Duke must play big against smaller Heels

lkeeley@newsobserver.comMarch 9, 2013 

— When UNC first committed fully to its smaller, four-guard lineup, it seemed like only a matter of time before an imposing frontcourt capitalized on the size mismatch.

But then N.C. State’s C.J. Leslie played one of the worst games of his collegiate career against the Tar Heels. Maryland’s Alex Len only had eight points a few games later. Seven games (and six straight wins) after the switch, and no one has dominated the Tar Heels on the glass and in the frontcourt.

Duke’s Ryan Kelly and Mason Plumlee, who both stand 6-foot-10, will try their hand at exploiting the Tar Heels’ small lineup Saturday in Chapel Hill.

“You have to take advantage of what they’re giving you in the post,” Kelly said. “You have to get good position in the post and finish around the basket, get on the offensive boards and just play. I’ll be playing my game.”

Kelly, who missed 13 games with a foot injury and returned March 2 against Miami, can play with his back to the basket, as he demonstrated against Miami’s Julian Gamble several times. His specialty, of course, is his 3-point shooting, and he’ll have a five-inch height advantage over Hairston.

Hairston, who has averaged 17.6 points per game since starting at the power forward position, has more than held his own.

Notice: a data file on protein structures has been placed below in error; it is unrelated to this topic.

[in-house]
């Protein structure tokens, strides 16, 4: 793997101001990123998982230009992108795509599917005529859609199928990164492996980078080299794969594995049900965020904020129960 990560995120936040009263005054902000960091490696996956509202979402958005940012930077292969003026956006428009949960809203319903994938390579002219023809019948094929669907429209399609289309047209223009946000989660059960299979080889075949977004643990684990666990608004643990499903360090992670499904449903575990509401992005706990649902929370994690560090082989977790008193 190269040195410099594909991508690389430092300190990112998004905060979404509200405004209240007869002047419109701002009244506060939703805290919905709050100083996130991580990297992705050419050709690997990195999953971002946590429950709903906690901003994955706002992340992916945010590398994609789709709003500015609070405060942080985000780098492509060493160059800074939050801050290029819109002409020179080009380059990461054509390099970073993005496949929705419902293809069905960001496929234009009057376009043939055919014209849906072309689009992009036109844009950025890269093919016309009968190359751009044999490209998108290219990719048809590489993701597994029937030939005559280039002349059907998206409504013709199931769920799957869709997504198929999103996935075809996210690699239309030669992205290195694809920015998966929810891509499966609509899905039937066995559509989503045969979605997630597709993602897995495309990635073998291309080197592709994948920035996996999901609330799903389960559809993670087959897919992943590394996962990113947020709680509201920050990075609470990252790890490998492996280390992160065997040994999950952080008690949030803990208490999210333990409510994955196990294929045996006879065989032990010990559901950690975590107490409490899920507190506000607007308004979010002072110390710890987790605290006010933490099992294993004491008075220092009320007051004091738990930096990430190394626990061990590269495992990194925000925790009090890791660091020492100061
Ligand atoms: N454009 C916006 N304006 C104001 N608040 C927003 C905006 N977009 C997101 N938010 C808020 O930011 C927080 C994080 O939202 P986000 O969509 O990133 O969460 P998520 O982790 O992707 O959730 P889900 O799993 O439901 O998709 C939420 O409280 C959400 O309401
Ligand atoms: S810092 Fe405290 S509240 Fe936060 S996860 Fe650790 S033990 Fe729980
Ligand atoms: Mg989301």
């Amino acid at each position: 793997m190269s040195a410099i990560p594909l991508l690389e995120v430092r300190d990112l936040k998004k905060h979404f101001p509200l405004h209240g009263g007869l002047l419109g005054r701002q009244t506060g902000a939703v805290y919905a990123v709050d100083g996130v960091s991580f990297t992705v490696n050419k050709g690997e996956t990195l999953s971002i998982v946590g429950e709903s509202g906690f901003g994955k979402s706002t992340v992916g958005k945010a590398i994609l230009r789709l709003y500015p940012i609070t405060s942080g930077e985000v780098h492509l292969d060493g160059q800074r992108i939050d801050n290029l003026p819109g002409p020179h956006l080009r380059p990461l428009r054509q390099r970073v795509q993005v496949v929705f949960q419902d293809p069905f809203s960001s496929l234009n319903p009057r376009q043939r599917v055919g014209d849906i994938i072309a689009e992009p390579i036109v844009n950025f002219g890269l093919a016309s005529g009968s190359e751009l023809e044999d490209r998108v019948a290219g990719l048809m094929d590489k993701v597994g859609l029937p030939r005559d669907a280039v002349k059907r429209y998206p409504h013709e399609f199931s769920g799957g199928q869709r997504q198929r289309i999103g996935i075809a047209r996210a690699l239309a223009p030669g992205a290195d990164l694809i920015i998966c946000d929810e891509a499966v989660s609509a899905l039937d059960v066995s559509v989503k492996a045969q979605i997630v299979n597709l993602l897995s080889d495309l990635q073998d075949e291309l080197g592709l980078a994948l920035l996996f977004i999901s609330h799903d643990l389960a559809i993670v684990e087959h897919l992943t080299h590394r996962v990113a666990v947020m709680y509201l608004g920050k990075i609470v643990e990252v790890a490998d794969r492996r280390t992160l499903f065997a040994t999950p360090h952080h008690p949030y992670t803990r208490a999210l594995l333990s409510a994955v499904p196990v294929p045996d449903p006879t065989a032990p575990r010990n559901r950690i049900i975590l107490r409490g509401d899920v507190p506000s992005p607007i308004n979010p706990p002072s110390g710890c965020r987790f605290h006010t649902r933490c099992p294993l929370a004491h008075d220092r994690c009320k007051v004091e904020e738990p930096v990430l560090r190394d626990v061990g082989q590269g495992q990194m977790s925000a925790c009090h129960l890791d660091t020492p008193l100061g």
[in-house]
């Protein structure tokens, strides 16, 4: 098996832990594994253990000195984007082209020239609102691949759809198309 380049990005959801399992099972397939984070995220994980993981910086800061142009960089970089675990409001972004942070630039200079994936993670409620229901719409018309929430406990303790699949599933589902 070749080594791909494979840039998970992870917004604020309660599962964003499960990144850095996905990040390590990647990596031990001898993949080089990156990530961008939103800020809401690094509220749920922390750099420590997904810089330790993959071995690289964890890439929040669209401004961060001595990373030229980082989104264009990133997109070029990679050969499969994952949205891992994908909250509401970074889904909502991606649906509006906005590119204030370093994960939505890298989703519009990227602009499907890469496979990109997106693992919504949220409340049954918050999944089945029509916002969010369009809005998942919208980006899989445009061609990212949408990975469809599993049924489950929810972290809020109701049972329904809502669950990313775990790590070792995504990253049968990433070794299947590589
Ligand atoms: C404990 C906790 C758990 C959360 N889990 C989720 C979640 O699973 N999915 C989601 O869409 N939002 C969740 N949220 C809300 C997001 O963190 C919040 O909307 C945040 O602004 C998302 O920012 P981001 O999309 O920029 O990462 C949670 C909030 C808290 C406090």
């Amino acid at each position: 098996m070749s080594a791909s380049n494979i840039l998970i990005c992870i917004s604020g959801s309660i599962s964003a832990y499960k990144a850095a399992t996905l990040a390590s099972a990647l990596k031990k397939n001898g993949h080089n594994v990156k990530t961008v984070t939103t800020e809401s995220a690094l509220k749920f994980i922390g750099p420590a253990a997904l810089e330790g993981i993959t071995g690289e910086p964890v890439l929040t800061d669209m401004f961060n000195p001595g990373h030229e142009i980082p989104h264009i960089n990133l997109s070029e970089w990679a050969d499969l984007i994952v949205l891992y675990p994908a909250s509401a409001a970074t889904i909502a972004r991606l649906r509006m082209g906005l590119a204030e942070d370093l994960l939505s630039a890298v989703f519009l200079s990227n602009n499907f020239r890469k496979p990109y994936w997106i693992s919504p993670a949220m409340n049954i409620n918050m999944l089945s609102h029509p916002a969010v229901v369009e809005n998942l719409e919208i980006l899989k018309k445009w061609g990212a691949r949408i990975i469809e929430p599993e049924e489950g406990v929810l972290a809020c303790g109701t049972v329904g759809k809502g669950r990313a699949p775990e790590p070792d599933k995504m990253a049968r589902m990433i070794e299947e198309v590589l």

“He has taken advantage of his matchup, and that matchup hasn’t taken advantage of him,” Duke coach Mike Krzyzewski said of Hairston. “A bigger player hasn’t hurt him on his defensive end of the court.”

Kelly sat on the sidelines during the Blue Devils’ Feb. 13, 73-68 win over the new-look Tar Heels. Plumlee, though, struggled mightily in the first half, and was benched during the second when McAdoo took advantage of his passive defensive play.

None of the Blue Devils played particularly well early, as Duke nearly had as many turnovers (11) as field goals (12).

Plumlee finished with 18 points and 11 rebounds, including four late-game free throws. North Carolina finished with 20 offensive rebounds (to Duke’s 12), which resulted in 21 second-chance points. The Tar Heels, though, are better now. And Plumlee will need to be, too.

“We definitely want to get them the ball inside, Ryan and Mason,” Quinn Cook said. “Try to work it inside, get some fouls on those guys.”

Plumlee knows that he’ll have a favorable matchup. And he says he’s ready.

“I’ll definitely be hungry,” he said.

The Blue Devils certainly hope so.

Keeley: 919-829-4556; Twitter @laurakeeley

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